How to Decock/Uncock a Crossbow Using a Rope Cocking Aid

01
of 04

Get a Rope Cocking Aid for Your Crossbow

Barnett rope-style crossbow cocking device.
Barnett rope-style crossbow cocking device. Photo copyright Barnett Outdoors, LLC.

Decocking your crossbow rather than firing it saves much wear and tear on your bow, string(s), and/or cables. It also saves the hassle of keeping a target around for shooting an arrow into, or possibly ruining an arrow and/or point by shooting it into the ground.

The first thing you need (other than a crossbow) is a rope cocking aid. It's a simple tool, and a number of crossbow companies sell them, pretty much all of the same design - and about the same price (too much).

Price varies somewhat, but average price with shipping and/or tax is $20-$25, which feels a bit steep for four small pieces of plastic, two small pins, two small pulleys, and a length of rope. But that's the going rate at press time, and it's about what I paid.

Pictured above is Barnett's offering in the cocking rope arena. I chose to picture it for this article simply because it's the one I bought, and I like it. The rope is extra long, which makes it more universal. I tied a knot to shorten it up to fit my crossbow, and it's easy to untie it and adjust again, should I get a different crossbow in the future or the rope becomes frayed, etc.

If your rope is too long, don't cut it off - you might need that length later on. If so, you'll find that Dad's old adage is very true: "It's easy to cut some off, but it's hard to cut some on."

(continued)

02
of 04

Hook The Cocking Rope to Your Crossbow's String

Rope cocking device in place on string for decocking.
Rope cocking device in place on string for decocking. Photo copyright Russ Chastain

If your crossbow has an arrow in it, take it out.

Your next step is simply to place the cocking device's hooks on your crossbow string and place it into its groove or notch on the crossbow stock - the same place as if you were going to cock the crossbow.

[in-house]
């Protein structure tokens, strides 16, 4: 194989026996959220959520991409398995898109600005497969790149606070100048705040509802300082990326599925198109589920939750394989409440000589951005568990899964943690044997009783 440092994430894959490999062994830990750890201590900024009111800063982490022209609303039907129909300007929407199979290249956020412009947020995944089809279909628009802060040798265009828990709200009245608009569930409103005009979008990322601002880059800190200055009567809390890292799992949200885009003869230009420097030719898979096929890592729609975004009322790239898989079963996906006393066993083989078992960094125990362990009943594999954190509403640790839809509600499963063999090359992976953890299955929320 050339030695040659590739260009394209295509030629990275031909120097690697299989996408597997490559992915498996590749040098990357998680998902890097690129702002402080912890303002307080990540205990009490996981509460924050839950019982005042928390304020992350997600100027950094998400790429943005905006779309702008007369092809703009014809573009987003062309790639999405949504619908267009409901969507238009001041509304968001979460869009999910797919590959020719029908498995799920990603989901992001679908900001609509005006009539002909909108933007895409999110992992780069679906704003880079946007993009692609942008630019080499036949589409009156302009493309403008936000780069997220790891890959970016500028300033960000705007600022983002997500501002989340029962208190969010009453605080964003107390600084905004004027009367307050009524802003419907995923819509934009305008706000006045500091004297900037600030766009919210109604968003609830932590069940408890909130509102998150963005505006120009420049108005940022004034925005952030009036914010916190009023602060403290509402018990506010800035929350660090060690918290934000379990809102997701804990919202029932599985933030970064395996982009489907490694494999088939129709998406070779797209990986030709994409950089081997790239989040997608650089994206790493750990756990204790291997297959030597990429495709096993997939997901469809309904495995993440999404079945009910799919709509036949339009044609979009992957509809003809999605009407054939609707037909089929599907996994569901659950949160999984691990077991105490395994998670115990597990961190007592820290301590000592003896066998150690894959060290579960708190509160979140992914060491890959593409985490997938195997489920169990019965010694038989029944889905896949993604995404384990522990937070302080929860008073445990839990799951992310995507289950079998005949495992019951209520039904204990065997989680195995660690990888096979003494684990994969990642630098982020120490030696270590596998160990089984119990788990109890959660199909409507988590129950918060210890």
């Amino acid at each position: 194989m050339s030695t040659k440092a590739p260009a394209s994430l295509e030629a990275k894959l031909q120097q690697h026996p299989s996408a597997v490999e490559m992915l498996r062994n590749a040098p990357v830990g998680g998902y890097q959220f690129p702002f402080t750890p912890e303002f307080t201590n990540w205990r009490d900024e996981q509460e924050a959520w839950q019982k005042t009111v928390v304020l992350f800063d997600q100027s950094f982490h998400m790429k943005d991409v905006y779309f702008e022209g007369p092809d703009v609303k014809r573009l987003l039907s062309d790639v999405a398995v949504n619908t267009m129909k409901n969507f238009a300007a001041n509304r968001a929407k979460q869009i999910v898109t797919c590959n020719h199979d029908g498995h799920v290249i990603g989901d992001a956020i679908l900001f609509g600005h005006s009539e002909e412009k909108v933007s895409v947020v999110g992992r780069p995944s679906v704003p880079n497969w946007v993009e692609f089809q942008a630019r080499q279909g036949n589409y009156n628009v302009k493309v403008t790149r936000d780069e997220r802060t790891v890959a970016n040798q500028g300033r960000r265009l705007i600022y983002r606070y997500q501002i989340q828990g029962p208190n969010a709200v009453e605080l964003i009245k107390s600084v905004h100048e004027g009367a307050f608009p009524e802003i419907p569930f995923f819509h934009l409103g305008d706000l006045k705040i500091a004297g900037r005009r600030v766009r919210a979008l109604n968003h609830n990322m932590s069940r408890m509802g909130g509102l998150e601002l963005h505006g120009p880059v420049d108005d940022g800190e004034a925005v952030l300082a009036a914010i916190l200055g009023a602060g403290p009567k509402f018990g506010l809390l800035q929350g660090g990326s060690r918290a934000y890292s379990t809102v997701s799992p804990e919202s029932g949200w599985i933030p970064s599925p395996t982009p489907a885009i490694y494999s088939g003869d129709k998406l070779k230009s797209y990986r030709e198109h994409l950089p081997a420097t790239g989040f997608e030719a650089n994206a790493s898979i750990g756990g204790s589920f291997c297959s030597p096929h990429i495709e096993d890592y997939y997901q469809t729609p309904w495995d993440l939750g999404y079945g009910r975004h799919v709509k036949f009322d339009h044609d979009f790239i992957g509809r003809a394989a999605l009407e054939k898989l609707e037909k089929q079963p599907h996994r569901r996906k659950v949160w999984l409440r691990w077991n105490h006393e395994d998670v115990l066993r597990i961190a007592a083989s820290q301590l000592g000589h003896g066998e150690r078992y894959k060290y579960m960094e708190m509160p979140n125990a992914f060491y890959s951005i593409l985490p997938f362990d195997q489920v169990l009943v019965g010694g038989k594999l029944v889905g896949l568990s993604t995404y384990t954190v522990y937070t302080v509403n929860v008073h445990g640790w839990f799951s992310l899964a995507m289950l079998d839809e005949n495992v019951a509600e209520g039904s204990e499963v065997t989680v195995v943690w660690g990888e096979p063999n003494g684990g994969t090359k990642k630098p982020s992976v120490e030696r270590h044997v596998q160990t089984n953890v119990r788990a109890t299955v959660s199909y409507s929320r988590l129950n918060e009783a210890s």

You will want to pull all the slack out of one side and let the other handle rest against one of the hooks, as shown in the photograph.

The slack rope that's to the right of the handle in the photo is the extra length I mentioned on the previous page - just some leftover rope since Barnett sells them long.

(continued)

03
of 04

Put the Safety in the Fire Position

Releasing the safety prior to decocking the crossbow.
Releasing the safety prior to decocking the crossbow. Photo copyright Russ Chastain

The next step is to simply switch the safety to the fire position. The photo illustrates that on some models, access to the safety can be blocked by the cocking/decocking device.

This seems like a good place to mention that this decocking method won't work on every crossbow. Some crossbows won't release the string unless an arrow is detected. This helps prevent that scourge of crossbow shooters, dry firing, but it also prevents you from decocking your crossbow in the way I'm describing.

In such cases, you should follow the manufacturer's instructions for decocking your crossbow. Some folks have used dowels to "trick" their anti-dry-firing devices, but of course if you try that you must do so at your own risk.

(continued)

04
of 04

Decock Your Crossbow!

Ready to pull the trigger to decock the crossbow.
Ready to pull the trigger to decock the crossbow. Photo copyright Russ Chastain

I'm right-handed, and this photo shows how I decock my crossbow. Some folks might want to reverse the hands. It all depends on which is your strong hand.

Place your foot in the stirrup of the crossbow! Do not forget that important step.

I hold the rope handle in my left hand and pull it snug but not super-tight, and hold it there, with my hand close to my body. With my right hand, I reach down and pull the crossbow's trigger. It goes "click" and the weight of the string is transferred to the hooks of the cocking device, which I am restraining with my left hand.

Then I slowly lower my left hand, still gripping the rope handle of course, allowing the crossbow string to move forward into the uncocked position.

Done!

You might expect there to be a lot of force pulling on your rope hand when decocking your crossbow, but it's really not bad. Decocking my crossbow takes less strength than cocking it.

-Russ Chastain